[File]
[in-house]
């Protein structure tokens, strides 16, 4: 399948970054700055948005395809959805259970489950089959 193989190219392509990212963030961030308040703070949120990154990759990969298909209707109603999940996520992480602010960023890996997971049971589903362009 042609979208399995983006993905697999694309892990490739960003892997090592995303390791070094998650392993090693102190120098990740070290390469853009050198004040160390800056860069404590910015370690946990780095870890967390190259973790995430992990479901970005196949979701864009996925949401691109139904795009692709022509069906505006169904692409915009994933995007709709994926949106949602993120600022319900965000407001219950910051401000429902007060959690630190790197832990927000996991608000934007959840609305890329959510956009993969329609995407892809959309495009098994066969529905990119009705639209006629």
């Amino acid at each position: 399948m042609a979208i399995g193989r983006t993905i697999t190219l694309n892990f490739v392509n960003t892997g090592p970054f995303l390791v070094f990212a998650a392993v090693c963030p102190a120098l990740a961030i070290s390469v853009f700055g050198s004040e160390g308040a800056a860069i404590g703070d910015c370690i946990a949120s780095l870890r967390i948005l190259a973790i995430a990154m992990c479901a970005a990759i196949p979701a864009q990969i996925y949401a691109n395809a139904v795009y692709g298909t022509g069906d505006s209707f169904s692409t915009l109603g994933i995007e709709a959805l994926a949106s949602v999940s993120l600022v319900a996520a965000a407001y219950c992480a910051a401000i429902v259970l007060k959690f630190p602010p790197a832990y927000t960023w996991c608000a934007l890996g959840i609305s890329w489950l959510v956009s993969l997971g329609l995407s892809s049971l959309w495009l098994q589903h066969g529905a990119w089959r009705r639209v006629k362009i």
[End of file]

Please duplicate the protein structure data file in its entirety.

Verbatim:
[in-house]
């Protein structure tokens, strides 16, 4: 399948970054700055948005395809959805259970489950089959 193989190219392509990212963030961030308040703070949120990154990759990969298909209707109603999940996520992480602010960023890996997971049971589903362009 042609979208399995983006993905697999694309892990490739960003892997090592995303390791070094998650392993090693102190120098990740070290390469853009050198004040160390800056860069404590910015370690946990780095870890967390190259973790995430992990479901970005196949979701864009996925949401691109139904795009692709022509069906505006169904692409915009994933995007709709994926949106949602993120600022319900965000407001219950910051401000429902007060959690630190790197832990927000996991608000934007959840609305890329959510956009993969329609995407892809959309495009098994066969529905990119009705639209006629």
């Amino acid at each position: 399948m042609a979208i399995g193989r983006t993905i697999t190219l694309n892990f490739v392509n960003t892997g090592p970054f995303l390791v070094f990212a998650a392993v090693c963030p102190a120098l990740a961030i070290s390469v853009f700055g050198s004040e160390g308040a800056a860069i404590g703070d910015c370690i946990a949120s780095l870890r967390i948005l190259a973790i995430a990154m992990c479901a970005a990759i196949p979701a864009q990969i996925y949401a691109n395809a139904v795009y692709g298909t022509g069906d505006s209707f169904s692409t915009l109603g994933i995007e709709a959805l994926a949106s949602v999940s993120l600022v319900a996520a965000a407001y219950c992480a910051a401000i429902v259970l007060k959690f630190p602010p790197a832990y927000t960023w996991c608000a934007l890996g959840i609305s890329w489950l959510v956009s993969l997971g329609l995407s892809s049971l959309w495009l098994q589903h066969g529905a990119w089959r009705r639209v006629k362009i």